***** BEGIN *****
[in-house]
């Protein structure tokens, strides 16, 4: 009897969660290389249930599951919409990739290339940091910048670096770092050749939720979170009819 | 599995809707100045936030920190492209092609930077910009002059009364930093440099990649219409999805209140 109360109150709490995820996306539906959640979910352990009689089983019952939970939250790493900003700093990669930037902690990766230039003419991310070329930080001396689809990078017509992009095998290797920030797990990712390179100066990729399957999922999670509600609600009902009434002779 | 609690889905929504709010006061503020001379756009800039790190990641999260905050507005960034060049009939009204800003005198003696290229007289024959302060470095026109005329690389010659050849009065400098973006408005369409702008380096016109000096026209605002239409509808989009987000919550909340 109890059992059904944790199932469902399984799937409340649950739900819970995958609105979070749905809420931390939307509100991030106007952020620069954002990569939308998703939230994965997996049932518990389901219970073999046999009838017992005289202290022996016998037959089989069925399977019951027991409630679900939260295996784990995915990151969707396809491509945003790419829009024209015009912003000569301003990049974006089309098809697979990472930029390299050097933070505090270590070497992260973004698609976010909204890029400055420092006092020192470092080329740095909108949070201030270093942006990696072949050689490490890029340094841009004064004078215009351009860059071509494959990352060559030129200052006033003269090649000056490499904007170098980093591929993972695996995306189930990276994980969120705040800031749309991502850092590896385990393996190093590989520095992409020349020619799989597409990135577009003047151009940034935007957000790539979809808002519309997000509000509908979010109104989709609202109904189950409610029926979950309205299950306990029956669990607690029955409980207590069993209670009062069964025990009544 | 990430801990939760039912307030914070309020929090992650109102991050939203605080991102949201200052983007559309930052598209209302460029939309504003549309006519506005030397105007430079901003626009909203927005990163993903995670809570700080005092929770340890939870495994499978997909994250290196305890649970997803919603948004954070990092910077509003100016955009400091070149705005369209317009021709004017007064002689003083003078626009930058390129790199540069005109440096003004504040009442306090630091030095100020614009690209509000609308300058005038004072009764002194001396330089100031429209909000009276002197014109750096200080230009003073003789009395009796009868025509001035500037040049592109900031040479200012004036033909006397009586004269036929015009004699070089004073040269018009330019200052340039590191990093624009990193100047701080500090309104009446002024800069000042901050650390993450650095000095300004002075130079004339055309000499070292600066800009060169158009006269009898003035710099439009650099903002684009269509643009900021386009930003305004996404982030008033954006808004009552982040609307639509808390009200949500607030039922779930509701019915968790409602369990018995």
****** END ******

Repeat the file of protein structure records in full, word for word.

[in-house]
């Protein structure tokens, strides 16, 4: 009897969660290389249930599951919409990739290339940091910048670096770092050749939720979170009819 | 599995809707100045936030920190492209092609930077910009002059009364930093440099990649219409999805209140 109360109150709490995820996306539906959640979910352990009689089983019952939970939250790493900003700093990669930037902690990766230039003419991310070329930080001396689809990078017509992009095998290797920030797990990712390179100066990729399957999922999670509600609600009902009434002779 | 609690889905929504709010006061503020001379756009800039790190990641999260905050507005960034060049009939009204800003005198003696290229007289024959302060470095026109005329690389010659050849009065400098973006408005369409702008380096016109000096026209605002239409509808989009987000919550909340 109890059992059904944790199932469902399984799937409340649950739900819970995958609105979070749905809420931390939307509100991030106007952020620069954002990569939308998703939230994965997996049932518990389901219970073999046999009838017992005289202290022996016998037959089989069925399977019951027991409630679900939260295996784990995915990151969707396809491509945003790419829009024209015009912003000569301003990049974006089309098809697979990472930029390299050097933070505090270590070497992260973004698609976010909204890029400055420092006092020192470092080329740095909108949070201030270093942006990696072949050689490490890029340094841009004064004078215009351009860059071509494959990352060559030129200052006033003269090649000056490499904007170098980093591929993972695996995306189930990276994980969120705040800031749309991502850092590896385990393996190093590989520095992409020349020619799989597409990135577009003047151009940034935007957000790539979809808002519309997000509000509908979010109104989709609202109904189950409610029926979950309205299950306990029956669990607690029955409980207590069993209670009062069964025990009544 | 990430801990939760039912307030914070309020929090992650109102991050939203605080991102949201200052983007559309930052598209209302460029939309504003549309006519506005030397105007430079901003626009909203927005990163993903995670809570700080005092929770340890939870495994499978997909994250290196305890649970997803919603948004954070990092910077509003100016955009400091070149705005369209317009021709004017007064002689003083003078626009930058390129790199540069005109440096003004504040009442306090630091030095100020614009690209509000609308300058005038004072009764002194001396330089100031429209909000009276002197014109750096200080230009003073003789009395009796009868025509001035500037040049592109900031040479200012004036033909006397009586004269036929015009004699070089004073040269018009330019200052340039590191990093624009990193100047701080500090309104009446002024800069000042901050650390993450650095000095300004002075130079004339055309000499070292600066800009060169158009006269009898003035710099439009650099903002684009269509643009900021386009930003305004996404982030008033954006808004009552982040609307639509808390009200949500607030039922779930509701019915968790409602369990018995």